We have presented results for the HHM in the square lattice, using unbiased AFQMC and DQMC methods complementarily, which provide a broader picture about the physical responses of this model. In particular, we have shown that, different from onedimensional systems, the emergence of the CDW phase in the square lattice occurs for any λ > 0, for U = 0. However, these CDW correlations are strongly affected by a Coulomb interaction (U ≠ 0), with the occurrence of AFM even at U_{eff} < 0. We also observed the existence of a correlated metalliclike region between CDW and AFM phases, with an enhancement of nonlocal swave pairing, rather than dwave. Despite the difficulty to establish longrange order for SC, one may expect that swave SC sets in at zero temperature.
These findings constitute a significant step towards a better understanding of this model, by providing precise QCPs, and shedding lights over past theoretical inconsistencies, although there still remain open questions, such as the behavior of the phase boundaries as a function of ω_{0}. Further investigations on a given compound may require the inclusion of its key features. In the cuprates, e.g., the electronphonon coupling effects are due to the outofphase vibrations of planar oxygens along the caxis, the B_{1g} phonon mode, which is momentum dependent (i.e., it is not Holsteinlike), and favors dwave symmetry^{61,62}. However, doing this would also demand an increasing degree of complexity for the models considered (multiband systems, nonHolstein phonon modes, etc)^{63,64}, and also a reduction in the energy scale of the phonon fields, since ω(q) << t for most of the realistic materials. Apart from these specificities, the results for the HHM emphasize the fundamental role of the eph interaction in strongly correlated systems, which is important to the emergence of charge order and pairing, and may be relevant for the physics of novel correlated materials.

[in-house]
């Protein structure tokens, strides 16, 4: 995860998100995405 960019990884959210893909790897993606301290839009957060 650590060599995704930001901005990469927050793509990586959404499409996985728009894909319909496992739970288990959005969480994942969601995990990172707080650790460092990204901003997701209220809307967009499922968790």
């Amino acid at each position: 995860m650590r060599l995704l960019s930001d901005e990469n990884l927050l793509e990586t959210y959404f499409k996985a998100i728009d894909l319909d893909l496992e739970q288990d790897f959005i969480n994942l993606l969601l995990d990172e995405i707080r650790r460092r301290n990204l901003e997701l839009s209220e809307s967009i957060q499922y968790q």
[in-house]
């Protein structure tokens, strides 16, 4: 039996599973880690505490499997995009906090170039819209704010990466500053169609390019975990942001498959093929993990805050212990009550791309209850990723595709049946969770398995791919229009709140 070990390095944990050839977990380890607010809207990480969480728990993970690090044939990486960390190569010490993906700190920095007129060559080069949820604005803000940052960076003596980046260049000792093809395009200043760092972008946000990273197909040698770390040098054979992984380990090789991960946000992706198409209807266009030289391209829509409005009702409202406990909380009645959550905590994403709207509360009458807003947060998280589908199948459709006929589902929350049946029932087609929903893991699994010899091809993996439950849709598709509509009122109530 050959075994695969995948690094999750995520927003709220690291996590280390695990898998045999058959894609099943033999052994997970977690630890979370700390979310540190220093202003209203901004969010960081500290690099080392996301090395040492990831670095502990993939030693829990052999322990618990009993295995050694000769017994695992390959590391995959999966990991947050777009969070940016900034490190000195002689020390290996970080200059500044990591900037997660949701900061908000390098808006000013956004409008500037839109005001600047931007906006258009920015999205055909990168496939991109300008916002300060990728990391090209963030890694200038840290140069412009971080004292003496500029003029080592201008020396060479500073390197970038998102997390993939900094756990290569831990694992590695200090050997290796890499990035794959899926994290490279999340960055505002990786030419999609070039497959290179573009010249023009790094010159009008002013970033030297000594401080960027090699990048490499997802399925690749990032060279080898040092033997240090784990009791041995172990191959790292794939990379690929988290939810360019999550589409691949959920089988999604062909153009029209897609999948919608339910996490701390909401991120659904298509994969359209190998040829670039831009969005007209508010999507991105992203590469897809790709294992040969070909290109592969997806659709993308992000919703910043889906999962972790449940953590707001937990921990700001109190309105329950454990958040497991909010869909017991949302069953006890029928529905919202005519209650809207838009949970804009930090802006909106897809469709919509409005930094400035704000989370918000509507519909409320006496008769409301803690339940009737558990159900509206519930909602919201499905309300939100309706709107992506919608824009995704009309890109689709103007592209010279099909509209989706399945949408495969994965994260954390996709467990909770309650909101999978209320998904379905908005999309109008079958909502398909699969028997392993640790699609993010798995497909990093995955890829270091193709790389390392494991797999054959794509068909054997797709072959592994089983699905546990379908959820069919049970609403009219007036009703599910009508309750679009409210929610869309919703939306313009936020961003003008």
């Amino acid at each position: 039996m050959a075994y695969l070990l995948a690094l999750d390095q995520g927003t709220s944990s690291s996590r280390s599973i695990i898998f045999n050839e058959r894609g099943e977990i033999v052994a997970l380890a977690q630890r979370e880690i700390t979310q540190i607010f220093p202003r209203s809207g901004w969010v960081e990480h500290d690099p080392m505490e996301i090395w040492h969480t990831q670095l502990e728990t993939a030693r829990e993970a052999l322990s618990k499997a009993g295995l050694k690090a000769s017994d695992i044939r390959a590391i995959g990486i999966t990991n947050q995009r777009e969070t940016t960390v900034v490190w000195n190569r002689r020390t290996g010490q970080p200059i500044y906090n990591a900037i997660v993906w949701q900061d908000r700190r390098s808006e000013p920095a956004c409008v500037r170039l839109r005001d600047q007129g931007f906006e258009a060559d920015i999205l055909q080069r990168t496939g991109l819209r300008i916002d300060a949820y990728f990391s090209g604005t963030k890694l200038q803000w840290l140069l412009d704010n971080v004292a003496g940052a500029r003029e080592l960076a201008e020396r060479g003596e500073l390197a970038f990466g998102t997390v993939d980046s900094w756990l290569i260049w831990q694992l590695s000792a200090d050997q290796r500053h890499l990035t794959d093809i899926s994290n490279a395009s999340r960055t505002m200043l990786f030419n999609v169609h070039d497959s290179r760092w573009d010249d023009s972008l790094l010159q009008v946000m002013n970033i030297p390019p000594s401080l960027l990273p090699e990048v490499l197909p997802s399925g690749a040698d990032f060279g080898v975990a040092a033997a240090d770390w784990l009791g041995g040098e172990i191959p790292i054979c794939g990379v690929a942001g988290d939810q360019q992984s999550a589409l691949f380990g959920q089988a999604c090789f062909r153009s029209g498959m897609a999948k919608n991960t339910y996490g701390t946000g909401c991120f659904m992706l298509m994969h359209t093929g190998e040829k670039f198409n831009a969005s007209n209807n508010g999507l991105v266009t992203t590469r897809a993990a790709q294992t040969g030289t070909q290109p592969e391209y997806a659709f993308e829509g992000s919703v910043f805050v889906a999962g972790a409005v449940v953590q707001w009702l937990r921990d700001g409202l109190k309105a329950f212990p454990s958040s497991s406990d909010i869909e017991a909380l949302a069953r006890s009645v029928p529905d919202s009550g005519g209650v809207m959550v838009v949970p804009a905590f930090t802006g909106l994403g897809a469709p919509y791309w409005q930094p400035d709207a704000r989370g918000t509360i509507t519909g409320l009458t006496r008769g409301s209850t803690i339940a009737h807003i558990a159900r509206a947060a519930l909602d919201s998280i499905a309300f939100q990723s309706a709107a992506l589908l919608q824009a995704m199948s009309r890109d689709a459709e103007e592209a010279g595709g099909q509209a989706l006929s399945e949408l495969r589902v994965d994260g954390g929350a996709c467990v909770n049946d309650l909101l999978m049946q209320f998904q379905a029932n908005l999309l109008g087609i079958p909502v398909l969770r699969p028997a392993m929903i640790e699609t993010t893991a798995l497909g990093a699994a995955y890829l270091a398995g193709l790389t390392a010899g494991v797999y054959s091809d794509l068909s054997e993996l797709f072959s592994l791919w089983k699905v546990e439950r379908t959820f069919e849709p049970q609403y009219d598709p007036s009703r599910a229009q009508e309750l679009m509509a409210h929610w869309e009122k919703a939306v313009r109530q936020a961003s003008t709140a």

Methods
Quantum Monte Carlo simulations
We employed two different approaches: the DQMC and the AFQMC methods. Briefly, the DQMC (AFQMC) approach is based on the decoupling of the noncommuting terms of the Hamiltonian in the partition function (projection operator) by TrotterSuzuki decomposition, which discretizes the imaginarytime coordinate τ in small intervals Δτ, with the inverse of temperature T (projection time) being β = MΔτ. The interacting terms are transformed in singleparticle operators by means of a discrete HubbardStratonovich transformation, with the cost of including bosonic auxiliaryfields \({{\mathcal{S}}}_{{\bf{i}},\tau }\), in real space and imaginarytime coordinates, coupled to fermionic degrees of freedom. Monte Carlo methodologies are used for sampling \({{\mathcal{S}}}_{{\bf{i}},\tau }\). Throughout this article, we choose Δτt = 0.1, with β in unit of t. Finally, in view of the large autocorrelation time, a still unsolved challenge in the DQMC method for electronphonon systems, we restrict our analysis in the safe region of frequencies ω_{0}/t ≥ 1, when dealing with this approach (see also the Supplementary Notes 2). Detailed introduction for these methodologies can be found, e.g., in dos Santos^{65}, Gubernatis et al.^{66}, and Becca and Sorella^{67}.
Data availability
The datasets obtained during this work are available from the corresponding author upon reasonable request.
Code availability
Code is available upon reasonable request.
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Acknowledgements
We are grateful to Yuichi Otsuka for valuable discussions. Computational resources were provided by HOKUSAI supercomputer at RIKEN (Project ID: G19010), and CINECA supercomputer (PRACE2019204934). S.S. and N.C.C. acknowledge PRACE for awarding them access to Marconi at CINECA, Italy. N.C.C. also acknowledge the financial support from the Brazilian Agencies CAPES and CNPq. This work was partially supported by GrantinAid for Research Activity startup (No. JP19K23433) from MEXT, Japan.
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S.Y. and S.S. conceived the project. N.C.C implemented the determinant quantum Monte Carlo code, and K.S. the projective auxiliaryfield quantum Monte Carlo code. The simulations were carried out by N.C.C. and K.S. under the guidance of S.Y. and S.S. All authors participated to the discussions during the writing of the article.
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Costa, N.C., Seki, K., Yunoki, S. et al. Phase diagram of the twodimensional HubbardHolstein model. Commun Phys 3, 80 (2020). https://doi.org/10.1038/s4200502003422